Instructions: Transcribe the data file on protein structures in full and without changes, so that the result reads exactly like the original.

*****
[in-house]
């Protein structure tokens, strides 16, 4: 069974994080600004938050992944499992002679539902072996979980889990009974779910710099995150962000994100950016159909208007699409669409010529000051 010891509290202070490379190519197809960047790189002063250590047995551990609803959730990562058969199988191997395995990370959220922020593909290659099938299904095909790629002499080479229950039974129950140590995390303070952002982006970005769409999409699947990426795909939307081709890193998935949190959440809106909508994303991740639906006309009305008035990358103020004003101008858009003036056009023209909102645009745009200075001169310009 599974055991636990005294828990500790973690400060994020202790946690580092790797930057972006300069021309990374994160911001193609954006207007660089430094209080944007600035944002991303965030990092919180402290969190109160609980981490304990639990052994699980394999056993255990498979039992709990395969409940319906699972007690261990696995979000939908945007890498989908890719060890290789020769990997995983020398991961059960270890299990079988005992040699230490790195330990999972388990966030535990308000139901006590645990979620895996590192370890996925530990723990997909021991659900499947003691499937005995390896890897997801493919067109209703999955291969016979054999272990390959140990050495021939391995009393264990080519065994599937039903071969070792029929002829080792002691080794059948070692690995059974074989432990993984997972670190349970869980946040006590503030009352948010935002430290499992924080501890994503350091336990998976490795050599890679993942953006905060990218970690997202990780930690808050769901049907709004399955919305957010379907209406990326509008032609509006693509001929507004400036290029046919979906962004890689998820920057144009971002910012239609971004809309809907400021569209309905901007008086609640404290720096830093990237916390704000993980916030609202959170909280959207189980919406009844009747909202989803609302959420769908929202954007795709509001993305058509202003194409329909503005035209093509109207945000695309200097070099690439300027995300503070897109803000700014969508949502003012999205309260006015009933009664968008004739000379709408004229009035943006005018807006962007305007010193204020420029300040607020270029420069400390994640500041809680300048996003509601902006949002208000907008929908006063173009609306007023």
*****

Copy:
[in-house]
């Protein structure tokens, strides 16, 4: 069974994080600004938050992944499992002679539902072996979980889990009974779910710099995150962000994100950016159909208007699409669409010529000051 010891509290202070490379190519197809960047790189002063250590047995551990609803959730990562058969199988191997395995990370959220922020593909290659099938299904095909790629002499080479229950039974129950140590995390303070952002982006970005769409999409699947990426795909939307081709890193998935949190959440809106909508994303991740639906006309009305008035990358103020004003101008858009003036056009023209909102645009745009200075001169310009 599974055991636990005294828990500790973690400060994020202790946690580092790797930057972006300069021309990374994160911001193609954006207007660089430094209080944007600035944002991303965030990092919180402290969190109160609980981490304990639990052994699980394999056993255990498979039992709990395969409940319906699972007690261990696995979000939908945007890498989908890719060890290789020769990997995983020398991961059960270890299990079988005992040699230490790195330990999972388990966030535990308000139901006590645990979620895996590192370890996925530990723990997909021991659900499947003691499937005995390896890897997801493919067109209703999955291969016979054999272990390959140990050495021939391995009393264990080519065994599937039903071969070792029929002829080792002691080794059948070692690995059974074989432990993984997972670190349970869980946040006590503030009352948010935002430290499992924080501890994503350091336990998976490795050599890679993942953006905060990218970690997202990780930690808050769901049907709004399955919305957010379907209406990326509008032609509006693509001929507004400036290029046919979906962004890689998820920057144009971002910012239609971004809309809907400021569209309905901007008086609640404290720096830093990237916390704000993980916030609202959170909280959207189980919406009844009747909202989803609302959420769908929202954007795709509001993305058509202003194409329909503005035209093509109207945000695309200097070099690439300027995300503070897109803000700014969508949502003012999205309260006015009933009664968008004739000379709408004229009035943006005018807006962007305007010193204020420029300040607020270029420069400390994640500041809680300048996003509601902006949002208000907008929908006063173009609306007023």